The Use of Drugs in Sports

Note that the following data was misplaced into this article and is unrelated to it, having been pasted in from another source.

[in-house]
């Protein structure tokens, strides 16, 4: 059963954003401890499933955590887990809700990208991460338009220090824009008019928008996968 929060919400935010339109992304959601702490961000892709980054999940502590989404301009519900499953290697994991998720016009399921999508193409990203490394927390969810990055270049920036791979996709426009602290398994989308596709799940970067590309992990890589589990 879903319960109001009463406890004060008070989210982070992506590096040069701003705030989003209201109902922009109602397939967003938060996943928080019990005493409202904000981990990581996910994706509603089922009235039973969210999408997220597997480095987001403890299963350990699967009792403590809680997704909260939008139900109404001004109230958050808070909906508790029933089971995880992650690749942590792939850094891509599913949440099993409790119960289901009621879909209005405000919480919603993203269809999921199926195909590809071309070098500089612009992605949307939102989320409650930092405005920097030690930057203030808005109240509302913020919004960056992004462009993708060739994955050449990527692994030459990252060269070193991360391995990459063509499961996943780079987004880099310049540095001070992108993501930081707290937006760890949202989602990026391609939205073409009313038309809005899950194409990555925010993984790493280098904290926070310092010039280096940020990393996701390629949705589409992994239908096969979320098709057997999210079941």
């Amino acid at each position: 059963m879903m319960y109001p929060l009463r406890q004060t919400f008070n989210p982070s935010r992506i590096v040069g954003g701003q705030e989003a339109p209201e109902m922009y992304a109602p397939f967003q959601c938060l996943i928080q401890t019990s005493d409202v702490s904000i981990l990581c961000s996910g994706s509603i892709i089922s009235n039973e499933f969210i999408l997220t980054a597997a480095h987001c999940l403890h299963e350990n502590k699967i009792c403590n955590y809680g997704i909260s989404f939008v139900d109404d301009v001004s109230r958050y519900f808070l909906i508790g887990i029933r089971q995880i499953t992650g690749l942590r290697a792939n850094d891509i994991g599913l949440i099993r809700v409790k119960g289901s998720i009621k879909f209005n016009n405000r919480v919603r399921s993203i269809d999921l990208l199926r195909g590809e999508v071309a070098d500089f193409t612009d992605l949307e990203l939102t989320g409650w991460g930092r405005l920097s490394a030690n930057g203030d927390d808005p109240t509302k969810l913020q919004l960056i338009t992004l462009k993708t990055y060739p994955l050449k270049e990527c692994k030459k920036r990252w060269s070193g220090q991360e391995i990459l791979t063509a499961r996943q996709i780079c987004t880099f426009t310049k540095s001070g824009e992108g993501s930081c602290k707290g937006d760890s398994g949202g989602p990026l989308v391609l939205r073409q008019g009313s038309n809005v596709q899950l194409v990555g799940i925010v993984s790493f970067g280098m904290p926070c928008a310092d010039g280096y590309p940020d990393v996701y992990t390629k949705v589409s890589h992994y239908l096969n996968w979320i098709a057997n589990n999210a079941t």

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Competitive athletes are constantly in search of ways to get better, seeking a slight edge over their closest competition. They are willing to practice for countless hours, put themselves through rigorous training and follow a very strict diet. Those who are passionate about their sport are willing to do just about anything to improve performance, but just how far are athletes willing to go? With recent advancements in sports science, it has become possible to alter some elements of human physiology. The human body has been meticulously studied over the years, and as a result we are able to comprehend how complex systems function enabling the human body to perform simple everyday functions, as well as, impressive athletic performances. Science has discovered there are ways to improve the physiology of the human body to enhance athletic performance. By carefully tailoring specific functions to enhance a specific task an athlete will most likely be able to get the “one up” on the competition. Science has also discovered there are dangers associated with tampering with these complex systems that keep the human body alive and well. Unfortunately, some athletes ignore the physiological risks/ professional repercussions and indulge in enhancing some physiological processes in order to gain a slight edge against the competition. Today, as well as in the past, various sporting organizations have had to deal with performance-enhancing issues through testing of their athletes, yet these people continue to seek out ways to sneak under the wire, undetected. One example of athletes trying to beat the system is that of the recently publicized performance-enhancing dispute with blood doping in the sport of cycling, namely the use of recombinant human erythropoietin (Robinson, Mangin, and Saugy 2003). The following will discuss the function of erythropoietin, its uses in medicine and athletics, the benefits and risks of artificial along with testing methods for detection of illegal use. In order to perform in endurance sports, efficient oxygen delivery from lungs to muscles is crucial. The cells responsible for oxygen delivery are erythrocytes, or red blood cells. The functional portion of the red blood cell that acts as an oxygen carrier is the protein molecule hemoglobin (Kraene, Fleck and Deschenes 2012). Hemoglobin is a four part haem-iron containing protein, with two alpha and two beta subunits associated with each molecule. Hemoglobin accounts for 99% of the protein composition of an erythrocyte (Lippi, Franchini, Salvengo et al). Circulating blood contains approximately 40-45% red blood cells in its composition (Kraene, Fleck and Deschenes 2012). The hemoglobin associated with each red blood cell has a specific mechanism for pick-up and delivery of oxygen. This mechanism depends on varying physiological body conditions during which oxygen has differing affinity for the hemoglobin molecule. The conditions at which affinity for oxygen is high include lower body temperature, low carbon dioxide, and low 2,3-diphosphoglyerate (Elliott 2008). As these are the conditions found in the lungs, plentiful oxygen will bind to the hemoglobin for transport to the tissue cells in the body. In the tissue where carbon dioxide concentrations are high, body temperature increases, higher hydrogen ion and ,2,3-disphosphoglycerate concentrations, oxygen affinity for hemoglobin is reduced, resulting in the delivery of oxygen to tissues (Elliott 2008). During physical exercise, the body's consumption of oxygen is increased due to the demand of working muscles. As a result of this process, the carrying capacity of hemoglobin is adjusted automatically to deliver adequate oxygen to the muscle tissues (Lippi, Franchini, Salvango et al 2006). Applying this principle of supply and demand, to an endurance sport, one can see how an athlete’s aerobic training regime aims to peak the efficiency of the process of oxygen delivery from lungs to...
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